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get out there to advocate for their candidates to bring tsh. >> that will be interesting. >> yeah. that's what it's going to be. fine we were able to find out the results right away and the caucus at 8:30, you still don't necessarily know with delegates because of how complicated the iowa caucus process is. they still have their state convention, their county convention, all the things to get the delegates. you don't know the impact until later on. absolutely agree with sally that enthusiasm is key. i mean, even at how the media covers it i think matters. we've had marquee rubio surgerying, and if he does well, then will the media start talking about him? it worked for gary hart in 1984. he ross by 30 points, but because the media said, oh, look, he performed better than we thought he did -- >> i was actually -- >> i thought i had -- >> precocious fourth grader. >> i want to do a rapid fire because during the break we have our chat session, and you were all three saying good night for, bad night for, and i want to hear that from all three of you. >> good night for marco rubio,
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and good night for donald trump, and not a good night for ted cruz. >> completely degree. bad night for ted cruz, and i think good night for sanders. >> fwood night tore sanders if we have large turnout. good night for marco rubio, and it remains to be seen about trump and cruz. >> can i just say -- >> no one is saying good night for hillary? >> she's going to keep going no matter what, i think rubio will keep going no matter what. if trump wins, though, bad night for america. >> well, he has been saying he is going to run the table. >> bad night for hillary. >> that's what some people say. others say perfect night for hillary. guys, you're grate. thank you. i appreciate rapid fire actually being rapid. awesome. appreciate it. we have already heard from a top bernie sanders aide this hour and also heard from bernie sanders himself. coming up next, to the other side of that battle, the chairman of healthing hillary rodham clinton's campaign is going to talk about what is on the line for them tonight? what she's up to today.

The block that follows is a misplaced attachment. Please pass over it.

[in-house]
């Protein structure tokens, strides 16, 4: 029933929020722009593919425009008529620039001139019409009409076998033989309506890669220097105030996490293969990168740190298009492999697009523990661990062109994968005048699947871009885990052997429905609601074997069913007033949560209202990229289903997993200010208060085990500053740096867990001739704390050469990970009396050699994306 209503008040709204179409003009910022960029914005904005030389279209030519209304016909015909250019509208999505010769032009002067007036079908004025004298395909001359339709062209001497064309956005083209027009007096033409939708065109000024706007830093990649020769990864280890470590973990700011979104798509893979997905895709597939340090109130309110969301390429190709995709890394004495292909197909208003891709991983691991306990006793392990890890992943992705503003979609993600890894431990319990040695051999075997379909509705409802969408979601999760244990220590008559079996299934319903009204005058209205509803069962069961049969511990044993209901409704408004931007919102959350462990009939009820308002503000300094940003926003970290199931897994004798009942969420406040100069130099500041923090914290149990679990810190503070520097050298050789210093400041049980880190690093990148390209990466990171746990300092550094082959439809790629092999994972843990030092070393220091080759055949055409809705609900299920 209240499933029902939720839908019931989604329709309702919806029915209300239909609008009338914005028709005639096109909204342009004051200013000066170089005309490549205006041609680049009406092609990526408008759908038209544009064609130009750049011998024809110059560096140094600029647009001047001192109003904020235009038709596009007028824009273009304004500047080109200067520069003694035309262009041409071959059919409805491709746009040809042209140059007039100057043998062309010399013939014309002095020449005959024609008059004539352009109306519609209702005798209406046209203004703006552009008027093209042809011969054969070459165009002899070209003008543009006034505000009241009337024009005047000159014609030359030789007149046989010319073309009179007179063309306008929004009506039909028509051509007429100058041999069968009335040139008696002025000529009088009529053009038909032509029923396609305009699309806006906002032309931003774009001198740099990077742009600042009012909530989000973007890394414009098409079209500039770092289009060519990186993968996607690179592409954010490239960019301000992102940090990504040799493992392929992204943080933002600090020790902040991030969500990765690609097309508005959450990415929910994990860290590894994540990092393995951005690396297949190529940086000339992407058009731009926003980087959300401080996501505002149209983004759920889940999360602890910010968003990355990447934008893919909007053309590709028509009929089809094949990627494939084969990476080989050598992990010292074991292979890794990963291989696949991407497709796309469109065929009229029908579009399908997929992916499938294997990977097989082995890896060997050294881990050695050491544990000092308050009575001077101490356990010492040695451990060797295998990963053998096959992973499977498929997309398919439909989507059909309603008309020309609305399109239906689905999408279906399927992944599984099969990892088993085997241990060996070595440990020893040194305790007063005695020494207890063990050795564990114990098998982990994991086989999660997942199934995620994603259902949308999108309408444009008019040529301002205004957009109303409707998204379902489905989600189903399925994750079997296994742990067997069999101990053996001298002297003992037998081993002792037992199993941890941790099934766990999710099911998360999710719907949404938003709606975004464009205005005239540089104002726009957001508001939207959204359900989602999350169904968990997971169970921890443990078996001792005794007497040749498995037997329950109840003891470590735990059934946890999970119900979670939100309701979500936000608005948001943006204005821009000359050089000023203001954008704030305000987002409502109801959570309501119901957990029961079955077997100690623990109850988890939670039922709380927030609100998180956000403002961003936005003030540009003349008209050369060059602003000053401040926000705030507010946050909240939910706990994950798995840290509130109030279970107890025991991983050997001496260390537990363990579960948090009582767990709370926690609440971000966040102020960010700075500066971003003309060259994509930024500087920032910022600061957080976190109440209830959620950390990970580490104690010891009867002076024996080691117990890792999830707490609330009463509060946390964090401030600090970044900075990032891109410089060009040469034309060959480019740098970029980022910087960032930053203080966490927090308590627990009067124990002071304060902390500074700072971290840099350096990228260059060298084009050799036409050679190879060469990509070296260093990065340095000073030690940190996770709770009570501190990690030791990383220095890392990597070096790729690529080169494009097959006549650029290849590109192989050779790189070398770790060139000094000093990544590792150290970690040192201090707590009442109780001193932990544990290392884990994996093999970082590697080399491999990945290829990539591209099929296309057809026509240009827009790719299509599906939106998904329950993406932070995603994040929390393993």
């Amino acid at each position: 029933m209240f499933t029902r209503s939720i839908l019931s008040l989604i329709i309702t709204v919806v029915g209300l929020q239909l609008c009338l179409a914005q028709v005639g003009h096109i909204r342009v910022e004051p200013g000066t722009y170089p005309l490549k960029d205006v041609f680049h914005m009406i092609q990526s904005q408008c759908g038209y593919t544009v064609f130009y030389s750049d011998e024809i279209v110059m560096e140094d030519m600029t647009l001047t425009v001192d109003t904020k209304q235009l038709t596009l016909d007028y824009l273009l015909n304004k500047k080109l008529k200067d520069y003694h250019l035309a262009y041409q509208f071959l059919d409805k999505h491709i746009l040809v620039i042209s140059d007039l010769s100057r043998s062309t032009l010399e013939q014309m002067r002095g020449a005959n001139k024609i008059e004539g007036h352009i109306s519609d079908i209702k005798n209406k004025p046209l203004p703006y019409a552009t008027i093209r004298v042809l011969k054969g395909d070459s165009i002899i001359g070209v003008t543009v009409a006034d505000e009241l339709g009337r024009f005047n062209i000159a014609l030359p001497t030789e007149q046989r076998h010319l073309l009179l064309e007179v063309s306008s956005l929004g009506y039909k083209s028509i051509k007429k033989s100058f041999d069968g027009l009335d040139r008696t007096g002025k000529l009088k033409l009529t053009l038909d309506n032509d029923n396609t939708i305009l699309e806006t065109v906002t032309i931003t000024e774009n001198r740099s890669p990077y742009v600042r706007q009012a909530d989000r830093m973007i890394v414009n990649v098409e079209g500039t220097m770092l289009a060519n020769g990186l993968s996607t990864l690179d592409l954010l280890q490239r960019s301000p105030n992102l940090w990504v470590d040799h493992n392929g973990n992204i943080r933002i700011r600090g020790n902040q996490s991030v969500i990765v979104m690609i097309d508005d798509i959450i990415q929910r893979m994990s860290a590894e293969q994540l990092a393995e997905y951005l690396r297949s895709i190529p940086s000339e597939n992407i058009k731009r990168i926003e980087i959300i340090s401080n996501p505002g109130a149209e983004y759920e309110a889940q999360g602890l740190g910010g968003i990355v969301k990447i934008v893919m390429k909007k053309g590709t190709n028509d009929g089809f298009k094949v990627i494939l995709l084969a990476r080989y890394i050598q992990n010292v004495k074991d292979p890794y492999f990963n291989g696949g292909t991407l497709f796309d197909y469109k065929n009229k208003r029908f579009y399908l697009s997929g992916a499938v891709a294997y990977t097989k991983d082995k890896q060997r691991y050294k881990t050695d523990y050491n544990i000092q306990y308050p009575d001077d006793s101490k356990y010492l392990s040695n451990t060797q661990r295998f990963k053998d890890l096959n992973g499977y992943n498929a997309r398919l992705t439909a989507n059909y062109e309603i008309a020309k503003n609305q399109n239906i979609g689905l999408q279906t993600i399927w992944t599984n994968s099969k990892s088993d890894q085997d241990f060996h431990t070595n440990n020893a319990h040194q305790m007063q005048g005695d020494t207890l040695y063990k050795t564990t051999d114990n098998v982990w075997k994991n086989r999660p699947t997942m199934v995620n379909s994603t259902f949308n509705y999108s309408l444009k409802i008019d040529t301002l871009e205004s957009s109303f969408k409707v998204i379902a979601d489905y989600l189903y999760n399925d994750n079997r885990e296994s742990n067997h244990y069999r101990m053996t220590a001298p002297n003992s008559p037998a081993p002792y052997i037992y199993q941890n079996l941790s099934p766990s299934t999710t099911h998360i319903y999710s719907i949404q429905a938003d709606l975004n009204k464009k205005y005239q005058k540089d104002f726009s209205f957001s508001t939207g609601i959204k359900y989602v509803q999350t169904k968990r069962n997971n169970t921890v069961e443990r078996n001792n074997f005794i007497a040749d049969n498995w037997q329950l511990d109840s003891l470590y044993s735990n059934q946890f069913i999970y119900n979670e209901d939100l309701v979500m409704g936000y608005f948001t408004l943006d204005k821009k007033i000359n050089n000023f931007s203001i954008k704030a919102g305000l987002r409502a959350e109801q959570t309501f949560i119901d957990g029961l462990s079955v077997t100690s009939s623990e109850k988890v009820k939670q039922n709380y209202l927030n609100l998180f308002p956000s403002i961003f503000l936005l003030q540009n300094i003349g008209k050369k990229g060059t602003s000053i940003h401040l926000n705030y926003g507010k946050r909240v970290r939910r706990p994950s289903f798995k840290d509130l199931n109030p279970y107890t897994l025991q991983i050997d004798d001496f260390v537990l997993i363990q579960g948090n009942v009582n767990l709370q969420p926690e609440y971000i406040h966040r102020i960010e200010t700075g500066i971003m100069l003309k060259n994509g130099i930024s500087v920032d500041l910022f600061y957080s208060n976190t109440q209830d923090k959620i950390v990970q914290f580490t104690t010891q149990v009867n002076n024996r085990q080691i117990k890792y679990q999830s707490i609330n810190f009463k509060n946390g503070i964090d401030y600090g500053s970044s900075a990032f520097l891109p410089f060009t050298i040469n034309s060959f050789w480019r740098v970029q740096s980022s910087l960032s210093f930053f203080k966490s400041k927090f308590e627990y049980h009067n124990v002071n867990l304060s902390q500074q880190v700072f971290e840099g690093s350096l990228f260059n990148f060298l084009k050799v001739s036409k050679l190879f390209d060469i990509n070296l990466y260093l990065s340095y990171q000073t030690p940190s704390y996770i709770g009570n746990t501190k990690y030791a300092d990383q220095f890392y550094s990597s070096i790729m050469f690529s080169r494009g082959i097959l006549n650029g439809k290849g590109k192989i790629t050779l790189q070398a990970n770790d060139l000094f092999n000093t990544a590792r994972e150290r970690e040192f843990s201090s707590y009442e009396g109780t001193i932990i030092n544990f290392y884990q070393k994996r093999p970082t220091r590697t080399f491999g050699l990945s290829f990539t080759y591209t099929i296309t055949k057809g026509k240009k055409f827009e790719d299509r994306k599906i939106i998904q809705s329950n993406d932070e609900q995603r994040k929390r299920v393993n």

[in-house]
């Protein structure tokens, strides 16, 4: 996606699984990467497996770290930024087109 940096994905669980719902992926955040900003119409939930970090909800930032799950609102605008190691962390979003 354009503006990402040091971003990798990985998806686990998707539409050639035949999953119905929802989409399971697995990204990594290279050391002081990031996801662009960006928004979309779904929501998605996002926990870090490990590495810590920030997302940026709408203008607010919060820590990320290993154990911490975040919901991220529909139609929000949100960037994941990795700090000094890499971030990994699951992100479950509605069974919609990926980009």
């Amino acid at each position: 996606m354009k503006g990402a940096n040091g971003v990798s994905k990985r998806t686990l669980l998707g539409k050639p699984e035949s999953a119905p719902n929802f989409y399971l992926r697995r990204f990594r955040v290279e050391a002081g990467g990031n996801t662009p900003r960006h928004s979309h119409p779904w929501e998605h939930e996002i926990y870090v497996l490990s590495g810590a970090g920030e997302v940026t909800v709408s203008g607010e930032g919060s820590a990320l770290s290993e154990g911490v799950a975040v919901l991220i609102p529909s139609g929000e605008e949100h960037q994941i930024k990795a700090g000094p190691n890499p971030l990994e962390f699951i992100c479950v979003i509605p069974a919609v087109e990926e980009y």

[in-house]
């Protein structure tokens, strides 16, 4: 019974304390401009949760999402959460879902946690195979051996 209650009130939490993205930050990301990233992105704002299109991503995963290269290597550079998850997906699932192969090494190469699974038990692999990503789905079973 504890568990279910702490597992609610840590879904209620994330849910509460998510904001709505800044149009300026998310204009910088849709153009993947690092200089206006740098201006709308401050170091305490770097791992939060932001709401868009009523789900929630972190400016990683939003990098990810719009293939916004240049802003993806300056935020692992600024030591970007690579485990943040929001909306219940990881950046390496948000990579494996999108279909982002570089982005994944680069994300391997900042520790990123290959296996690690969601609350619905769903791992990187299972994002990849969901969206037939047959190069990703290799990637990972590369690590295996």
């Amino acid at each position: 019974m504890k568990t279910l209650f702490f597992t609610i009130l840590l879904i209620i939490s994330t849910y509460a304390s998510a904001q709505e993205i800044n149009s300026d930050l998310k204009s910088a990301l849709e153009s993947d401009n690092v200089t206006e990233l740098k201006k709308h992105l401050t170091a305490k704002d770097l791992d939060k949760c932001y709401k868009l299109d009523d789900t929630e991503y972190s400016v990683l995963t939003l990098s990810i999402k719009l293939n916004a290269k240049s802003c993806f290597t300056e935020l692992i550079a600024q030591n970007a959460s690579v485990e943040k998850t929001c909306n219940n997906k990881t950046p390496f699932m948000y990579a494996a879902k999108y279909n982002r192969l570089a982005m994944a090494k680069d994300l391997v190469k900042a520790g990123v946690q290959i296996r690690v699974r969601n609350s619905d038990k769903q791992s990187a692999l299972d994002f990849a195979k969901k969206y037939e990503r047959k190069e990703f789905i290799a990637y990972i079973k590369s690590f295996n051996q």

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welcome back. we are now approaching the seven hour mark from the iowa caucuses officially getting underway, and hillary clinton is really trying to avoid a repeat of her 2008 defeat to president obama, but this one is a close race. clinton and vermont senator bernie sanders are neck and neck in the polls, edging ahead of each other every other poll, and they only have a few hours to sway the on fence iowa voters. john pedesta yoinz us now live from des moines. he is the chairman of hillary clinton's presidential campaign and has a very long resume in washington as well. in the clinton white house. thank you so much for joining me today. i have one very simple question, and a lot of people are asking it. what happens to hillary clinton's campaign if she does not pull it off tonight? >> we intend to pull it off tonight tonight. we've been working since last spring to build what is the best
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organization that's ever been built here neighbor to naeb. we have precinct captains in every one of the 1681 iowa precincts. team leaders in those precincts. we -- she's finished strong here, positive here talking about what she can do to make people's lives better from raising incomes to providing affordable health care, so we feel very good where we are. we tend to finish this off tonight, and win in iowa. >> you are good at your swrob, and i fully expected i wouldn't get the answer to the question i asked. john, i'm going to go at this a different way. if things don't work out, because it's neck and neck right now, i want to just take you to the new hampshire numbers right now. the latest cnn poll has sanders at 57 and hillary clinton at 34. that's dismal in terms of looking ahead to new hampshire, but if you skip one more state on to south carolina, things really flip for your candidate. hillary rodham clinton healthing